217 Posts
 Posted 10/02/2016  9:06 pm  Show Profile   Bookmark this reply Add cara to your friends list Get a Link to this Reply
I want to refer to the second coin first. It has full sharp details, I do not see anything to worry about, the toned colour is ok to me. What is more determinant, the physical parameters seem to be correct.

Diameter: 38.75 mm
Edge Thickness: 2.85 mm
Weight: 28.28 gms.
SG: 10.36

Of course, the coin could be an excellent modern counterfeit, but I do not think so.


Now, let's talk about the first coin. I have had doubts since I purchased it, I do not like many things.

Firstly, as you have noted, the coin has lack of details, despite the fact that it has good relief design in general. The surface shows an aspect like corroded, which could explain the lack of details.
However, corrosion is not like the sea salvage coins that I have seen before, with big areas damaged. It is as a porosity that was polished, and is more evident between the lettering, because is not easy to polish there.





Secondly, there are some suspicious bubbles.








Another strange thing, the sound when I hit the coin is not like silver. I have compared it with the other coin and is more drowned and the half of time duration.

Finally, the physical parameters
Diameter: 38.75 mm
Edge Thickness: 2.75 mm
Weight: 27.62 gms.
SG: 10.12

On the one hand the diameter and thickness are correct and the coin wear and corrosion may explain weight loss (0.66 g). However, the specific gravity is wrong for the sterling silver 0.925

In conclusion, In my opinion the first coin is a counterfeit. I think the counterfeiter has hidden the imperfections with corroding and polishing. The alloy could be silver 0.800 but I wonder why the sound does not match.

I do not had seen any fake UK crown coin before.
What do you think about?
Edited by cara
10/02/2016 9:18 pm
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 Posted 10/03/2016  12:20 am  Show Profile   Bookmark this reply Add swamperbob to your friends list Get a Link to this Reply
I have revised my position slightly. I have from my perspective determined that BOTH posted coins must be numismatic forgeries produced using somewhat different methods. I believe they are both made recently and that they may possibly be silver or debased silver. At least the high grade coin was made to fool a more select order of collectors. Even though it is better there are tell-tale signs of forgery.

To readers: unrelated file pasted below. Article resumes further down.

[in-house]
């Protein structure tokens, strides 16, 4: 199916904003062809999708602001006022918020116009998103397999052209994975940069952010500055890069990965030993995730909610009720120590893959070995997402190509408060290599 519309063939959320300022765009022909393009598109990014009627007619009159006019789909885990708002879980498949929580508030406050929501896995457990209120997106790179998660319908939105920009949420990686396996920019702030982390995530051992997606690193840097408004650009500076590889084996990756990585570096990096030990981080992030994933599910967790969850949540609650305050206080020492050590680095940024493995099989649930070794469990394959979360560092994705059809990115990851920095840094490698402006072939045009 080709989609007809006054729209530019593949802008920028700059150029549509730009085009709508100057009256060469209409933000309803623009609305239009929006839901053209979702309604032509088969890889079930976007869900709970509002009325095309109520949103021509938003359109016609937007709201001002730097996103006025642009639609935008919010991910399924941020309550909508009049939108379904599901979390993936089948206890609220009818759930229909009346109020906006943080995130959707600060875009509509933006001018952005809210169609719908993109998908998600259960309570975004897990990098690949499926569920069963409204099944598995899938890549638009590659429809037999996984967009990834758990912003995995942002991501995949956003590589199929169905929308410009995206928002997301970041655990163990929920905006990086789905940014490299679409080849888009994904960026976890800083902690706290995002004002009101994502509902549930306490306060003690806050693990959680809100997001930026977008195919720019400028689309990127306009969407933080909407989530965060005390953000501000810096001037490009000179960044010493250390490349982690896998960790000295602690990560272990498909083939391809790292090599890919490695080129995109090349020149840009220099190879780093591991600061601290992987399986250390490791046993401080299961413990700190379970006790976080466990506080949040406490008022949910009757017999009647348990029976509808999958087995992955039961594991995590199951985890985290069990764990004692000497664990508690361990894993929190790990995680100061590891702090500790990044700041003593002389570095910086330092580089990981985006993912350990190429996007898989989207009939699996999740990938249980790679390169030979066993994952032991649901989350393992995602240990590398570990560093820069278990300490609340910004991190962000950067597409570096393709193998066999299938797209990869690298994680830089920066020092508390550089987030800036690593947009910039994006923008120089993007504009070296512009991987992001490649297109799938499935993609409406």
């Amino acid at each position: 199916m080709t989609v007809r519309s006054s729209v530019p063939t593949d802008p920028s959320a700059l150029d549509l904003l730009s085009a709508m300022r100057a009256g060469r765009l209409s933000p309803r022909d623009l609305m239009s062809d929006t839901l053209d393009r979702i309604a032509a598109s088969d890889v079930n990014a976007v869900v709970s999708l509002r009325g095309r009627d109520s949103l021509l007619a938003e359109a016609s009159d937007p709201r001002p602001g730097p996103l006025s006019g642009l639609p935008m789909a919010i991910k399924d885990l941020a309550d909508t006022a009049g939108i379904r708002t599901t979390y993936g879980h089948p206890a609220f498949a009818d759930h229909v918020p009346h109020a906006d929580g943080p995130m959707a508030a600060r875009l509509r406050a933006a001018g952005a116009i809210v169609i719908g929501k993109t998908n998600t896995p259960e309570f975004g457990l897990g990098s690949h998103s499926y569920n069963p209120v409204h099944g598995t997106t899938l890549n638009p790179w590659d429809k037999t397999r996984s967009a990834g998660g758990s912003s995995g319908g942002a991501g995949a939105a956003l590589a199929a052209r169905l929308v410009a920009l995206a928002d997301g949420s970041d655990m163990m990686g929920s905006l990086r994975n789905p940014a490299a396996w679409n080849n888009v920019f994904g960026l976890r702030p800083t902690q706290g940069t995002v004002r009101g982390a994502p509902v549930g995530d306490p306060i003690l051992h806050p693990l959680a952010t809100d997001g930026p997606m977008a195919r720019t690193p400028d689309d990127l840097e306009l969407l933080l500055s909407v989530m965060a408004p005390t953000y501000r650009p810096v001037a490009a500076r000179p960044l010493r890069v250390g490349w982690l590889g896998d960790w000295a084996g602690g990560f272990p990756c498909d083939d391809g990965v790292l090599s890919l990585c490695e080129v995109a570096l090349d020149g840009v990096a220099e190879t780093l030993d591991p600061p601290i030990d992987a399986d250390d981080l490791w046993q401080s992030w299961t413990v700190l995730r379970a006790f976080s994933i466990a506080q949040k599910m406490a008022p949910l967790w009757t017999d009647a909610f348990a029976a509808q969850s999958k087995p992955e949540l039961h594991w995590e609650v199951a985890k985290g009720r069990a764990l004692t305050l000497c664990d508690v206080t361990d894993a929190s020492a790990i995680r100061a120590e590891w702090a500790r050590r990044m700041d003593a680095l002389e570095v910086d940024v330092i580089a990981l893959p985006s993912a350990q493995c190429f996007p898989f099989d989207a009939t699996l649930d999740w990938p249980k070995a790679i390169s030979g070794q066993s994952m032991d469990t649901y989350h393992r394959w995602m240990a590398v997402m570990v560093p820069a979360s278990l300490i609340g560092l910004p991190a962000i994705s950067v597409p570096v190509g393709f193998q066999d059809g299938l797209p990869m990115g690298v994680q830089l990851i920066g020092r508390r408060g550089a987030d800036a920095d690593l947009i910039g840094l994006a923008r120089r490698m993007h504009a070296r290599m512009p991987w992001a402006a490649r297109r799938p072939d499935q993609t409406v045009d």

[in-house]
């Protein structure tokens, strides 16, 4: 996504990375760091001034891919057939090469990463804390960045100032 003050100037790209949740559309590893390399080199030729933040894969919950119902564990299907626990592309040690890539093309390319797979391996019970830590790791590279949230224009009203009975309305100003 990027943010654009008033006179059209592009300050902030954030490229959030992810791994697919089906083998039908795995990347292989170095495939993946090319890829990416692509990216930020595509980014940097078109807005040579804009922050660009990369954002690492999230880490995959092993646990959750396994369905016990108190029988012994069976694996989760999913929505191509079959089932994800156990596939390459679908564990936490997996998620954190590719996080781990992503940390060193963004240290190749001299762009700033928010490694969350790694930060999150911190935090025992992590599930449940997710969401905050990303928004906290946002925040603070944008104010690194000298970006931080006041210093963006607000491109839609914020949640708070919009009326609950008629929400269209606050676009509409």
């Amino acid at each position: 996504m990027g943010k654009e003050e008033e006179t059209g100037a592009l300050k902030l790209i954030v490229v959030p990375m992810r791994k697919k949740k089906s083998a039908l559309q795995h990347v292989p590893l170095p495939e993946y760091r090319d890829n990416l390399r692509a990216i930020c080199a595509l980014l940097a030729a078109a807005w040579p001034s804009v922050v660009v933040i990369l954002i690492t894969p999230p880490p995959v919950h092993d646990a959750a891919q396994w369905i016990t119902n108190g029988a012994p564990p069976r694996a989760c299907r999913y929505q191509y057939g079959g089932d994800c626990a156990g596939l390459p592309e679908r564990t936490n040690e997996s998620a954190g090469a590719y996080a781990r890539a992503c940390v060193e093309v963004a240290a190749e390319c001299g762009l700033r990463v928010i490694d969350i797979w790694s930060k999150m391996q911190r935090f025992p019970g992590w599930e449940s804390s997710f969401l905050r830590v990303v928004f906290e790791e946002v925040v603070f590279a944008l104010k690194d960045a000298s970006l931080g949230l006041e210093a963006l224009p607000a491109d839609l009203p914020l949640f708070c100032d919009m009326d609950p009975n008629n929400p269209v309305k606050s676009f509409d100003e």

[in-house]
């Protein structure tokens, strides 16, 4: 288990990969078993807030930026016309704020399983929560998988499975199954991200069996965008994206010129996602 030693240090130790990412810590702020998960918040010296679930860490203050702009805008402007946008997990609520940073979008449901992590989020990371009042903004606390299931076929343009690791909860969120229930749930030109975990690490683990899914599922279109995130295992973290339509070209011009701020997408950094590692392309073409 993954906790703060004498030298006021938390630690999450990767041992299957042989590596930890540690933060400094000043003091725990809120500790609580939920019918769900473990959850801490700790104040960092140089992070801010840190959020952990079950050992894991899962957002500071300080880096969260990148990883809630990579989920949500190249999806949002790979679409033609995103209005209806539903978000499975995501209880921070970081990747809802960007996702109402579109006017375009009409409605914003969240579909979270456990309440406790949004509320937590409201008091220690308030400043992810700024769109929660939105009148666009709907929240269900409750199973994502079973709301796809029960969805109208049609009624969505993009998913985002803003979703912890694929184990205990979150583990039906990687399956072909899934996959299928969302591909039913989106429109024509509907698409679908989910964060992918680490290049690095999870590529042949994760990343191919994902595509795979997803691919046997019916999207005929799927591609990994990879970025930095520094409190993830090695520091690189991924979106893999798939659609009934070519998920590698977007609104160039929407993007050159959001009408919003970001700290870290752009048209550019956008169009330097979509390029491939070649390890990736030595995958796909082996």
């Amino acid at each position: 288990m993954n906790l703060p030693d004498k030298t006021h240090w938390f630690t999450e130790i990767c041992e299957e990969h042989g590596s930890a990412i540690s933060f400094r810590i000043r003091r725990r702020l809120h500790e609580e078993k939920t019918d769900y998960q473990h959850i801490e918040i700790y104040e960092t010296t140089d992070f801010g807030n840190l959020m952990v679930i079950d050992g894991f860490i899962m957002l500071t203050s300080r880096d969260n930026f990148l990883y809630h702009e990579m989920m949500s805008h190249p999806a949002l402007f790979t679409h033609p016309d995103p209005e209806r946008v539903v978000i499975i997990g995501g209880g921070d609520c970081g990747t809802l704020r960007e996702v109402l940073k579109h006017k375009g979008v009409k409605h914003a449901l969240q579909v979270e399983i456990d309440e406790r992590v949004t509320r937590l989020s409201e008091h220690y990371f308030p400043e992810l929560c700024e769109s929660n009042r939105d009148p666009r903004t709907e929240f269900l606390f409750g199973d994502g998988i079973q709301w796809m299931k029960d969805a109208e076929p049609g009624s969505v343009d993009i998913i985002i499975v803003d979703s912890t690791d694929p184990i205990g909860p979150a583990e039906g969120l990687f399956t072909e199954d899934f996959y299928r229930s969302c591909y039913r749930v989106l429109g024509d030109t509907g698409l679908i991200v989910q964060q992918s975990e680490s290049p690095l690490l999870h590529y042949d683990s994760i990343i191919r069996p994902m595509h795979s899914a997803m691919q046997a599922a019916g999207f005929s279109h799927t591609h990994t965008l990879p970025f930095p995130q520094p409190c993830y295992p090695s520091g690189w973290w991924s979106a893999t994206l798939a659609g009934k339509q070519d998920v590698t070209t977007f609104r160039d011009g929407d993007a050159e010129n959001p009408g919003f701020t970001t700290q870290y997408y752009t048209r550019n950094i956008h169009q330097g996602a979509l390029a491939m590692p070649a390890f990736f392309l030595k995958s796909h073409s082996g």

I did this examination using the procedure I always followed when addressing a coin for which an initial decision was being appealed at eBay. At eBay an initial decision based on one or two votes could be reversed or upheld if all of the members reached an agreement together after considering both sides.

There is one area that sums up perfectly where the problems lie and what the difference in manufacture was.

See below:



Look at this enlargement of a small section of the obverse near the edge of the coin. The coin at the far left is a genuine coin beyond any dispute. It shows how England actually prepared their dies for the Crown coin in 1887 and how those dies were employed.

The other two are the examples shown in this thread. Each has one or more characteristics of a forgery.

These are obviously not all of the points of failure (I always keep some in reserve which have NOT been published). The errors I will refer to are very well known and have been written about many times.

The genuine coin was struck with a die that was NOT lathed totally smooth beyond the design perimeter which ended at the termination of the fence or rail road track like design. Below see a sketch where # 1 is the slightly rough die surface # 2 is the edge of the design which was hubbed into the die and # 3 is the inside circle of the design.




Compare this to the other two coins. They are made differently. First look at the worn coin - the pickets in the fence are irregular in shape and are not sharp on their edges also the connection to the inner circle is ragged. This looks like a transfer image die that had some of the weaker details recut on the die itself. The circle itself has similar problems that go well beyond simple wear. The die face at the edge of the die was not lathed just as in was on the genuine coin. However the reeds on the worn coin appear to be very irregularly spaced compared to the reeds on the genuine coin.